The key is its latticework internal structure, which gives it great resilience
The investigation, partially financed by the US Defense Department, will have applications in the aeronautics and the automotive sectors, among others
A team of researchers at MIT and the Lawrence Livermore National Laboratory (LLNL) has developed a new extremely rigid and resistant ultra-light material, an aerogel, created with a new 3D printing system.
What Differentiates the Eiffel Tower from the Washington Monument?
As explained on the MIT website, the fundamental difference between the Washington Monument and the Eiffel Tower – both monuments characterised by their strong structure – is that the famous tower was built using a framework of girders and struts, the majority of which are exposed to the open air. Unlike the Washington Monument, constructed from solid stone, the strength of the Eiffel Tower lies in the geometrical positioning of its parts.
The research team has managed to micro-scale this extraordinarily strong mesh and design a 3D printing system which can fabricate these types of structures using a wide variety of materials. To put it another way, they have obtained nanostructure materials based on the repetition of microscopic units, which combine great rigidity and resilience with a very low density. So far they have worked with polymer, metal and ceramic frameworks. This means that the applications in the manufacture of cars, planes or spacecraft are extremely diverse given that we are talking about stable structures which can support 160,000 times their own weight while also being incredibly light. Unsurprisingly, the research has received funding from the Defense Advance Research Projects Agency (DARPA), among others.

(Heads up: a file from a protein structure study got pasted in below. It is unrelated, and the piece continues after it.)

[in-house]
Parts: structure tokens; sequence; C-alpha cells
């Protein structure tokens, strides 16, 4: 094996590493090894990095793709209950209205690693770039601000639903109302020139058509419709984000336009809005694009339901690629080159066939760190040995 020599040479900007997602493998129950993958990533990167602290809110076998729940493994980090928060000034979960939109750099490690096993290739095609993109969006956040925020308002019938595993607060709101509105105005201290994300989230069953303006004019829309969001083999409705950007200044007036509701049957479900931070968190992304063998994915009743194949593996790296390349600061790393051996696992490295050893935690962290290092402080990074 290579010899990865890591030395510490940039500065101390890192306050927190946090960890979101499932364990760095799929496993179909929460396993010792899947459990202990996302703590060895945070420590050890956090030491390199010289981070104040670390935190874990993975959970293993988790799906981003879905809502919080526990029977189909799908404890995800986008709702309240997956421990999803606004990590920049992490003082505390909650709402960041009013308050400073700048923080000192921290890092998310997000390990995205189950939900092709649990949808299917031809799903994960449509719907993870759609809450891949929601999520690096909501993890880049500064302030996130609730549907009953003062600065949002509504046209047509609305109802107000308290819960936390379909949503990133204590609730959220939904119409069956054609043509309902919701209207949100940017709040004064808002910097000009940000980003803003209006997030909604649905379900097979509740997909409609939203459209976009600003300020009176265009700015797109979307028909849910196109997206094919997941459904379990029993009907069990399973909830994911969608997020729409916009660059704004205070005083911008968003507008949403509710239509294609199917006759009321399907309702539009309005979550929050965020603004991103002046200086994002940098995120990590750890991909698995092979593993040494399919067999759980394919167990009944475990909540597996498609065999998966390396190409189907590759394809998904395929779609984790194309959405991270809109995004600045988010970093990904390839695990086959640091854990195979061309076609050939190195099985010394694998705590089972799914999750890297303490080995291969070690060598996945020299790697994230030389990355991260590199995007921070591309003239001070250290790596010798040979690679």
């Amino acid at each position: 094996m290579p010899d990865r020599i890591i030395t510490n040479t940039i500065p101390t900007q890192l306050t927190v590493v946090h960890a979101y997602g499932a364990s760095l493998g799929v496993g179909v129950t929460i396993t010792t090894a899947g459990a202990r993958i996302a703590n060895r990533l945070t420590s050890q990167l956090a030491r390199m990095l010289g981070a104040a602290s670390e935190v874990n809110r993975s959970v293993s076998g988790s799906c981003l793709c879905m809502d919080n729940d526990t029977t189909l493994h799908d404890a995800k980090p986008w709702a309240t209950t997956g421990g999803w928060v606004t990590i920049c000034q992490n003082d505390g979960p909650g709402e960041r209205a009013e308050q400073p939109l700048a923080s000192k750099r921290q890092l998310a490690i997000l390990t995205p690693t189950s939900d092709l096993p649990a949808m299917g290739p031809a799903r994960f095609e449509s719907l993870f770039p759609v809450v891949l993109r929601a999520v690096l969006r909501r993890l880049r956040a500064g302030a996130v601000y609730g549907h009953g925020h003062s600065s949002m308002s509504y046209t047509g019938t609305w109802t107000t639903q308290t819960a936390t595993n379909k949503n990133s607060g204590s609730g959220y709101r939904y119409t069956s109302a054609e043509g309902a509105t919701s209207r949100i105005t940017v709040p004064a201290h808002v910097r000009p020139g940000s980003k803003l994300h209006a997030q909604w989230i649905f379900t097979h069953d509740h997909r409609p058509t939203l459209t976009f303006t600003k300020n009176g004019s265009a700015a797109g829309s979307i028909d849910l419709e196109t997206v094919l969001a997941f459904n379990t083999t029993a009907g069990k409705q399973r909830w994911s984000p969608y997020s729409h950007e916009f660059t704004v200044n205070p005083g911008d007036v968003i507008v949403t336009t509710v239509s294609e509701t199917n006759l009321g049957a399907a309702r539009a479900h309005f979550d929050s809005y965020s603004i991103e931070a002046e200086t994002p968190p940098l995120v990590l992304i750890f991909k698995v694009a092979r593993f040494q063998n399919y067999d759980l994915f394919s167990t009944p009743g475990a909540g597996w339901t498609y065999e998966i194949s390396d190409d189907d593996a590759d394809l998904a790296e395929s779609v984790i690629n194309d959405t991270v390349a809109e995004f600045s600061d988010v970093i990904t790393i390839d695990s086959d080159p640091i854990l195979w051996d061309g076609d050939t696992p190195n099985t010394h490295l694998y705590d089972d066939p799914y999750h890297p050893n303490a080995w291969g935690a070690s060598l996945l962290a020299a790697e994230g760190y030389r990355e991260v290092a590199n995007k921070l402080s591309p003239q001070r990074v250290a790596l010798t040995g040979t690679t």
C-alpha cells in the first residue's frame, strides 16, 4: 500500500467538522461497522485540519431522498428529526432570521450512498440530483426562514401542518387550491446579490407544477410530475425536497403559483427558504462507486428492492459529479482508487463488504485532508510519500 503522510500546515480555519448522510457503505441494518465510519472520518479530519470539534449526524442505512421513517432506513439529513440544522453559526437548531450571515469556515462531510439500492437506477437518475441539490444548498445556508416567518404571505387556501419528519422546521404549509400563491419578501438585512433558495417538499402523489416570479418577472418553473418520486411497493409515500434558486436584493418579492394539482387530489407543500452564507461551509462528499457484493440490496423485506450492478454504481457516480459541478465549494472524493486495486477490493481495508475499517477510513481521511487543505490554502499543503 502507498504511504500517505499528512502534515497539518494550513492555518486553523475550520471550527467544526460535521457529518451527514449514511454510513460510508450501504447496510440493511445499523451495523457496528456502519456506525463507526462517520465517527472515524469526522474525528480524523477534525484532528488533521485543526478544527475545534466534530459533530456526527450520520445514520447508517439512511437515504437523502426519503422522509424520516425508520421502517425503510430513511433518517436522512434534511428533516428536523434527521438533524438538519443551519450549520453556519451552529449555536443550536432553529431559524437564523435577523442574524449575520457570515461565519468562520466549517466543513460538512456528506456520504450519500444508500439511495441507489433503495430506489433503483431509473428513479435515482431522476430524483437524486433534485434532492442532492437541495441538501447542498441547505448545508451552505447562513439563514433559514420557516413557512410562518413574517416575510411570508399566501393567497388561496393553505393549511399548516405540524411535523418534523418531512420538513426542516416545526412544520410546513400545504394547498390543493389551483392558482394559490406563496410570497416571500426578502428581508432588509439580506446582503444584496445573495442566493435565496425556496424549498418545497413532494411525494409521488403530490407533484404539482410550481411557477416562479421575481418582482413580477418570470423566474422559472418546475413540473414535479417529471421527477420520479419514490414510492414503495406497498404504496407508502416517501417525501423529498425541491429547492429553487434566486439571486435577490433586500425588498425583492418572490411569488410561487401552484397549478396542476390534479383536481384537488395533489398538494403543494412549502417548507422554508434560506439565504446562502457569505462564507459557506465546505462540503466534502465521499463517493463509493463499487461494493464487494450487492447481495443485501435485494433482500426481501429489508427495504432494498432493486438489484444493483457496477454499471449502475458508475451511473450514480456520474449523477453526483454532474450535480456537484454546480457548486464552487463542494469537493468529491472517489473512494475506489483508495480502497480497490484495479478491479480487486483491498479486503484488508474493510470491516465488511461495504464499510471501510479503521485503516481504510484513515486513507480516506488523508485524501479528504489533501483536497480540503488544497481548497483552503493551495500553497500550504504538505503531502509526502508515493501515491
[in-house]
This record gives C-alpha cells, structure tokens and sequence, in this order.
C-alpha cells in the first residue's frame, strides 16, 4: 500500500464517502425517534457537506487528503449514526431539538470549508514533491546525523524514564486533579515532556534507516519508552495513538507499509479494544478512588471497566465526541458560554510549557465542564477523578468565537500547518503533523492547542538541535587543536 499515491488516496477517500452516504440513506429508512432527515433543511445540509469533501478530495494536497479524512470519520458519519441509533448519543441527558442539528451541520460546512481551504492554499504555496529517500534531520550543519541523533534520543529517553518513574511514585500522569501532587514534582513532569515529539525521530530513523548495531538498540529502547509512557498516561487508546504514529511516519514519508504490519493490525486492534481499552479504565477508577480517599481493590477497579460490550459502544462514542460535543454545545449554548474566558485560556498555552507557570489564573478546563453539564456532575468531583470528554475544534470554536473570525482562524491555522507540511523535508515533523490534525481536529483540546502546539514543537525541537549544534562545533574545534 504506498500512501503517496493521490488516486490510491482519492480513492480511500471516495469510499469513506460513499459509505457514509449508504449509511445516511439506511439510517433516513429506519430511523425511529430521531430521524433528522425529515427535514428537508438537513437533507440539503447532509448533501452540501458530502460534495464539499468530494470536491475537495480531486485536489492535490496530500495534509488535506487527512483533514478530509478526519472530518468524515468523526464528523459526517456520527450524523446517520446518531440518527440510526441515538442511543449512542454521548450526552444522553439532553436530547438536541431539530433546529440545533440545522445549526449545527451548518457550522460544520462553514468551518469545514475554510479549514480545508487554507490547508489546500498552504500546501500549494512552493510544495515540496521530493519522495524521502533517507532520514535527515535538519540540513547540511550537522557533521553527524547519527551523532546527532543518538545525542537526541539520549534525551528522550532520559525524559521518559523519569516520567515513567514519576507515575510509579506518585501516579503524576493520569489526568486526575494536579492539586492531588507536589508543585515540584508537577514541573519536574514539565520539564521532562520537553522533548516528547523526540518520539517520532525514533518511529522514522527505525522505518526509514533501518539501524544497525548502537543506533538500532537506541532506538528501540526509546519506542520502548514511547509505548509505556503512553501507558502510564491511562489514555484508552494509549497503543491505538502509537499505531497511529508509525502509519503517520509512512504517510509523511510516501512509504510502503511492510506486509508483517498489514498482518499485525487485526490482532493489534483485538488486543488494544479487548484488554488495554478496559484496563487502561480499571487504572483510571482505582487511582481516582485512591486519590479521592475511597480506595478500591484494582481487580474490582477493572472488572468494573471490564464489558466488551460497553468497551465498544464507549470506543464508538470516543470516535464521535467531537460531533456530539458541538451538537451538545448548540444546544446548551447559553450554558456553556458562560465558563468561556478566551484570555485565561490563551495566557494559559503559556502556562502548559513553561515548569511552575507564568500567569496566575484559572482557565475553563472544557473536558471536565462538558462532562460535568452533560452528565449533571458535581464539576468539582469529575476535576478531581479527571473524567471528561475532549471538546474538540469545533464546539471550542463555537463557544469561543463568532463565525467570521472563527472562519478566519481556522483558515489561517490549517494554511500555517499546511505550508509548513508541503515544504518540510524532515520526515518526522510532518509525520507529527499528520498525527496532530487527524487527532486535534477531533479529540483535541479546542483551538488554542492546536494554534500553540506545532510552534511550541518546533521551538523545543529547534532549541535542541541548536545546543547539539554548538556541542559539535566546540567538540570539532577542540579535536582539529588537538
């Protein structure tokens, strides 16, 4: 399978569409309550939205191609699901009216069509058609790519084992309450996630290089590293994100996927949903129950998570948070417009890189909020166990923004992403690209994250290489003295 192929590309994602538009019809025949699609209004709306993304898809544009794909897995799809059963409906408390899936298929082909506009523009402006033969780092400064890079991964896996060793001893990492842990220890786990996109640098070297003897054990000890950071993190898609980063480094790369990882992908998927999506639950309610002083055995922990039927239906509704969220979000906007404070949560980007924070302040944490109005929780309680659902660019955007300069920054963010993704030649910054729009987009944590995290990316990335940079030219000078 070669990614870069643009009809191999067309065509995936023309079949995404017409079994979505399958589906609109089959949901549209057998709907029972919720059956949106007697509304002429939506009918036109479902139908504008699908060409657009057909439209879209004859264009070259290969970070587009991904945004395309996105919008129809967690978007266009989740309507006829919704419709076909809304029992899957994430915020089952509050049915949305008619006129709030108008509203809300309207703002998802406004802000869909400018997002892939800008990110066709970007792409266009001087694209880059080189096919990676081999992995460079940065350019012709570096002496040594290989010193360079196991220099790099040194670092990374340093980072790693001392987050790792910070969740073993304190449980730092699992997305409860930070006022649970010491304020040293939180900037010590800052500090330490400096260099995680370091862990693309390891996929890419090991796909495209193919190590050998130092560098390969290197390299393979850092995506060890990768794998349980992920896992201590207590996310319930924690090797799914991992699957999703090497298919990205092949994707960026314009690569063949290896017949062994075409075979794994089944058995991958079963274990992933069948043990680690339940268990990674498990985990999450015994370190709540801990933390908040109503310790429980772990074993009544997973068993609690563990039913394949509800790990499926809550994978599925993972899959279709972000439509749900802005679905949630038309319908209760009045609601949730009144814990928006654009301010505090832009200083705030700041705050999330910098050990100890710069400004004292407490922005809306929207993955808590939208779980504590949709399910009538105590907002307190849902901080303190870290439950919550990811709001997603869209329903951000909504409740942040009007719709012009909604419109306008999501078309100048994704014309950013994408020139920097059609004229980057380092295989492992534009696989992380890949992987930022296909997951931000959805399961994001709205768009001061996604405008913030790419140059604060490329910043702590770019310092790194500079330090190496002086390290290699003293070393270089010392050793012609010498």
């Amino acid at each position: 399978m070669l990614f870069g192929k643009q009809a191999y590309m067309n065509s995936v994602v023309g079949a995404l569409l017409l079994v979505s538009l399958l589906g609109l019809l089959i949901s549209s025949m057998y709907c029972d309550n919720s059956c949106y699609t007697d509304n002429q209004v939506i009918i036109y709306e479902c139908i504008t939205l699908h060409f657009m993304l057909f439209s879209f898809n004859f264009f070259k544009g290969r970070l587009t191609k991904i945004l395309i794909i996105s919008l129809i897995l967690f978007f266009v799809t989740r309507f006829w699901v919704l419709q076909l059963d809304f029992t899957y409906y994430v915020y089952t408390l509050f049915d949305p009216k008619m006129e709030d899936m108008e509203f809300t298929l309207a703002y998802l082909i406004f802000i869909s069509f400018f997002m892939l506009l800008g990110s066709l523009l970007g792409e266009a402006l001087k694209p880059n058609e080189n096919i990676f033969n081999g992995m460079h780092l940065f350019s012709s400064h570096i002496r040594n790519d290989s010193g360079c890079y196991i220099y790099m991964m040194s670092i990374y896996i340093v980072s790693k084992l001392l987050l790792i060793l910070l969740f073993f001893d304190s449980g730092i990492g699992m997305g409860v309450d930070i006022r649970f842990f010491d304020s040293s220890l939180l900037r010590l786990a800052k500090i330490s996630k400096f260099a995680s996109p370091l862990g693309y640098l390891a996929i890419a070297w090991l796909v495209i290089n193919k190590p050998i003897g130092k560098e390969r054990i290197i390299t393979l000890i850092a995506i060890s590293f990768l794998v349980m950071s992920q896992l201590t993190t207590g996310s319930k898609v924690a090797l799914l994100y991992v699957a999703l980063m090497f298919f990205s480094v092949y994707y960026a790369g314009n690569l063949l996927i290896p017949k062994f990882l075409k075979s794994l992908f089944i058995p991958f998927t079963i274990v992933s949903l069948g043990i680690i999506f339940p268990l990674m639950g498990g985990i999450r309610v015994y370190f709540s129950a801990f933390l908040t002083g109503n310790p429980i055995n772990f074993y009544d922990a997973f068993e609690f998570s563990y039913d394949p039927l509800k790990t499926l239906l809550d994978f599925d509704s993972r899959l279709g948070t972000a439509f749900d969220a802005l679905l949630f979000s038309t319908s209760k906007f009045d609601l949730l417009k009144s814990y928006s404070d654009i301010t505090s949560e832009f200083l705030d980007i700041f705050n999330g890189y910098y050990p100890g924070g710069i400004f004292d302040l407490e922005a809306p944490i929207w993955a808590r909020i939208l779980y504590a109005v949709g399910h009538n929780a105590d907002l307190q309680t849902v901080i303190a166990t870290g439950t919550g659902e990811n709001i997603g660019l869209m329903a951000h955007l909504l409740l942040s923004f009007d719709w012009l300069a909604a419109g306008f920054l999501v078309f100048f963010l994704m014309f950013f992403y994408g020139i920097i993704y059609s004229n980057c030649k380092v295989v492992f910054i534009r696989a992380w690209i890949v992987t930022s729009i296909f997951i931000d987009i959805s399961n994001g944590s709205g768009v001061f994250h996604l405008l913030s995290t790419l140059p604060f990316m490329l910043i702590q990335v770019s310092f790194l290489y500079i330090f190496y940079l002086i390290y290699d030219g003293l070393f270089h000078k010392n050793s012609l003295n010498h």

The researcher Nicholas Fang explains the basis of his work in the magazine Science: “Normally, stiffness and strength declines with the density of any material; that’s why when bone density decreases, fractures become more likely. But using the right mathematically determined structures to distribute and direct the loads, the lighter structure can maintain its strength.” In fact, the geometric basis for such microstructures was determined more than a decade ago, Fang says, but it took years to transfer that mathematical understanding “to something we can print, using a digital projection, to convert this solid model on paper to something we can hold in our hand.”
In the video above, Professor Fang explains the research and some of its applications.
As we can see, the materials subjected to this micro-architecture have properties which do not depend on their chemical composition, but rather on their geometric design. In addition to the applications mentioned above, there are also possibilities in the field of medicine and, for instance, the manufacture of much lighter batteries for portable devices.
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